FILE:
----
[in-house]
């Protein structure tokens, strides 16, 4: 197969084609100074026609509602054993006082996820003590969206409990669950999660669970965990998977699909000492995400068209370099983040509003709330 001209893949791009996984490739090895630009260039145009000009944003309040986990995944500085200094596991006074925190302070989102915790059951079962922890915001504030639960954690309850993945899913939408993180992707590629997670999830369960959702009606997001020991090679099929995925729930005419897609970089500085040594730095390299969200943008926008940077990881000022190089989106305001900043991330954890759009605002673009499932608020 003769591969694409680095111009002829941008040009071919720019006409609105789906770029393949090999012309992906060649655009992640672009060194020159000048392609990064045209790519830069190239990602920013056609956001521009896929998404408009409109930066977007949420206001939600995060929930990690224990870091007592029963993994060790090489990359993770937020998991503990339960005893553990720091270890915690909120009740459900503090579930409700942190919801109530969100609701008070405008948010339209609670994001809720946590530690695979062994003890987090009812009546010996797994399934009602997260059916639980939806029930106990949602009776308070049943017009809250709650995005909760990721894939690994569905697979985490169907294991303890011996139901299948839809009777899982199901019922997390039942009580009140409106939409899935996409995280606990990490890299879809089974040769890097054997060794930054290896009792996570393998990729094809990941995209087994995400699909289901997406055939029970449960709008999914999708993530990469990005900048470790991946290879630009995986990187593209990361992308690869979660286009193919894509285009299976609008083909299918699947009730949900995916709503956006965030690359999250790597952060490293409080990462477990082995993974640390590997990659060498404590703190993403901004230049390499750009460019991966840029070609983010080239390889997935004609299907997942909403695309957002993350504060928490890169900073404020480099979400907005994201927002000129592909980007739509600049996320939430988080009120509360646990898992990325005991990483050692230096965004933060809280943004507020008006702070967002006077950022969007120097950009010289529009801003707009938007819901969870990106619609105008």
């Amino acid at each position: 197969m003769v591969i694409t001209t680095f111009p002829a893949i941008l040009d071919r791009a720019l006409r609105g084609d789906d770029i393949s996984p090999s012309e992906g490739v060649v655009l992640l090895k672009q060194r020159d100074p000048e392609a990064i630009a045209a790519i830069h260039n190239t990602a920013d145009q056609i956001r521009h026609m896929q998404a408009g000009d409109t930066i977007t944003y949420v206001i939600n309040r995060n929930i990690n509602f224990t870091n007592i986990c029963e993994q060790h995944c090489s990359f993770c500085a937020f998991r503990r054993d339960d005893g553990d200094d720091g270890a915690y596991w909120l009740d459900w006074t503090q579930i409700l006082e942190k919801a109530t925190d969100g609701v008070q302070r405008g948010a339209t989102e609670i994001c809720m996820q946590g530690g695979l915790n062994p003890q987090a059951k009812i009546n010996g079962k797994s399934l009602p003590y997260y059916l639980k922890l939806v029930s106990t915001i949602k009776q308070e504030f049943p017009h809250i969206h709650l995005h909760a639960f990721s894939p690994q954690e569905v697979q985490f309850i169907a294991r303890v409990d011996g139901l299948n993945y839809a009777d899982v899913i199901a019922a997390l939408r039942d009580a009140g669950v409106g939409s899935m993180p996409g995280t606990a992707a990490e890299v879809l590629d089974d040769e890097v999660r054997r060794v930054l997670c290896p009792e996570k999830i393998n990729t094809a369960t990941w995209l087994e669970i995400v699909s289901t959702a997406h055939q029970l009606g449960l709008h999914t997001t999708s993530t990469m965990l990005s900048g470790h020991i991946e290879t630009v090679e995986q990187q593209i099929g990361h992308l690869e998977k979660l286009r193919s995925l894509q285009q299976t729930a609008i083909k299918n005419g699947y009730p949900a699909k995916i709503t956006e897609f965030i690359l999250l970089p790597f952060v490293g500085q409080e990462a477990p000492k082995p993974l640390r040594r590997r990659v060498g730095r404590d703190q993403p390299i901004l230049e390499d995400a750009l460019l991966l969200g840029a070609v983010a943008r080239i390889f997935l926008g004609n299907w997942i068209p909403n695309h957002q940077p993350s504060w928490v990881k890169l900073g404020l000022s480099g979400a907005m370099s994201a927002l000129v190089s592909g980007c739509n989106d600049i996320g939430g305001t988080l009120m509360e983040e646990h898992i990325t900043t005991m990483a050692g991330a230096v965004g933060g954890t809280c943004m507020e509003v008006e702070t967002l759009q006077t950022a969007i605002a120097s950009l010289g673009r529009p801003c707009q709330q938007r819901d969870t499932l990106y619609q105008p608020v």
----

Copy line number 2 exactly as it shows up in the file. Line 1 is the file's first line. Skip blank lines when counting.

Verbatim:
């Protein structure tokens, strides 16, 4: 197969084609100074026609509602054993006082996820003590969206409990669950999660669970965990998977699909000492995400068209370099983040509003709330 001209893949791009996984490739090895630009260039145009000009944003309040986990995944500085200094596991006074925190302070989102915790059951079962922890915001504030639960954690309850993945899913939408993180992707590629997670999830369960959702009606997001020991090679099929995925729930005419897609970089500085040594730095390299969200943008926008940077990881000022190089989106305001900043991330954890759009605002673009499932608020 003769591969694409680095111009002829941008040009071919720019006409609105789906770029393949090999012309992906060649655009992640672009060194020159000048392609990064045209790519830069190239990602920013056609956001521009896929998404408009409109930066977007949420206001939600995060929930990690224990870091007592029963993994060790090489990359993770937020998991503990339960005893553990720091270890915690909120009740459900503090579930409700942190919801109530969100609701008070405008948010339209609670994001809720946590530690695979062994003890987090009812009546010996797994399934009602997260059916639980939806029930106990949602009776308070049943017009809250709650995005909760990721894939690994569905697979985490169907294991303890011996139901299948839809009777899982199901019922997390039942009580009140409106939409899935996409995280606990990490890299879809089974040769890097054997060794930054290896009792996570393998990729094809990941995209087994995400699909289901997406055939029970449960709008999914999708993530990469990005900048470790991946290879630009995986990187593209990361992308690869979660286009193919894509285009299976609008083909299918699947009730949900995916709503956006965030690359999250790597952060490293409080990462477990082995993974640390590997990659060498404590703190993403901004230049390499750009460019991966840029070609983010080239390889997935004609299907997942909403695309957002993350504060928490890169900073404020480099979400907005994201927002000129592909980007739509600049996320939430988080009120509360646990898992990325005991990483050692230096965004933060809280943004507020008006702070967002006077950022969007120097950009010289529009801003707009938007819901969870990106619609105008």